Ever since the death of Houston native George Floyd at the hands of the Minneapolis police, civil rights activists have renewed their calls for police reform. A series of high-profile nationwide demonstrations for the cause has definitely moved the needle on the subject, including here in Houston. Unfortunately, progress is quite slow.
In September, Mayor Sylvester Turner’s Task Force on Police Reform released a list of more than 100 recommendations, most of which he said could be implemented by the start of the new year. “Can” and “will be” are not synonyms, however, and so far, only six of the proposals have actually made it into police regulations.
Community Impact has been tracking the progress of Houston’s police reform diligently, and while what has been done so far is necessary there simply hasn’t been very much of it.
The HPD’s use-of-force policies have been updated, but in many cases they remain exactly the same as they were before with just slightly clearer wording. Officers are mandated to not do things like fire their weapons at a car that is approaching them unless they have attempted to get out of the way first, a very minor change that is unlikely to save many lives.
More helpful is the new cite-and-release program the city instituted in the fall. Low-level, non-violent offenders are not to be arrested. Previously, such suspects were arrested at the officer’s discretion, and multiple studies across the country on police behavior show that Black suspects tend to be detained where white suspects were released. The new policy will hopefully keep more people out of jail for minor offenses. The city also adopted a policy to help the poor who cannot afford their fines avoid jail time.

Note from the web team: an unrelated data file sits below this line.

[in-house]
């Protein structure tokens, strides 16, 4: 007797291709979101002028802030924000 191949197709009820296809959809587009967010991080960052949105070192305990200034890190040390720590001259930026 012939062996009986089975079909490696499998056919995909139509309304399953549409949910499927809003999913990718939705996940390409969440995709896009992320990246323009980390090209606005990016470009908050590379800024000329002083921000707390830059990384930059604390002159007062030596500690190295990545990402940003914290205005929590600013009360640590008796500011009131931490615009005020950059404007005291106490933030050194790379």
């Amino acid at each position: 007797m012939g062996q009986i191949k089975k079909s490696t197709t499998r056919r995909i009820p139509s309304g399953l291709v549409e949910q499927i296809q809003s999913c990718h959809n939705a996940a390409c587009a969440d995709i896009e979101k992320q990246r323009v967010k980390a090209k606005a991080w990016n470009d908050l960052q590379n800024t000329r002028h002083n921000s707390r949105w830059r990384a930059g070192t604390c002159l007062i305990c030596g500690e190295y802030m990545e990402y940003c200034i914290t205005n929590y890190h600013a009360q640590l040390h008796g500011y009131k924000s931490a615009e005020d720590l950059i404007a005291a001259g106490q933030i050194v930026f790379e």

Possibly the biggest win for police reform activists is the end of no-knock warrants. Movement to end the practice actually started before Floyd’s death, and Chief Art Acevedo had already begun prohibiting the practice. The change came after a disastrous drug raid on Harding Street that killed two people and injured five more after officers burst in unannounced. Only small amounts of marijuana and cocaine were found.
Since then, Texas Rep. Gene Wu (D-Houston) has been attempting to make the policy statewide. This reflects a larger movement in Texas to pass far-reaching police reform.
In August, the Texas Legislative Black Caucus laid out a massive George Floyd Act that would make sweeping changes to the way police use their power in the state. These include banning choke holds, ending qualified immunity for officers who kill people in the line of duty, mandating that officers render aid to the injured, and more. The bill received vocal support from Governor Greg Abbott, and is expected to be part of the legislative session that just begun.
These are all steps forward in the fight against police brutality, but whether they will prevent the next George Floyd remains to be seen. Many of the most egregious and easily fixed problems, such as including autopsy reports for deaths reviewed by the Independent Police Oversight Board and creating a zero-tolerance policy for officers who use slurs against civilians, have not been tackled. Monitoring police for membership in extremist groups hasn’t been proposed either, an issue that could certainly use some addressing considering how many of the people who attacked the U.S. Capitol on January 6 were off-duty cops. There is still a long way to go.
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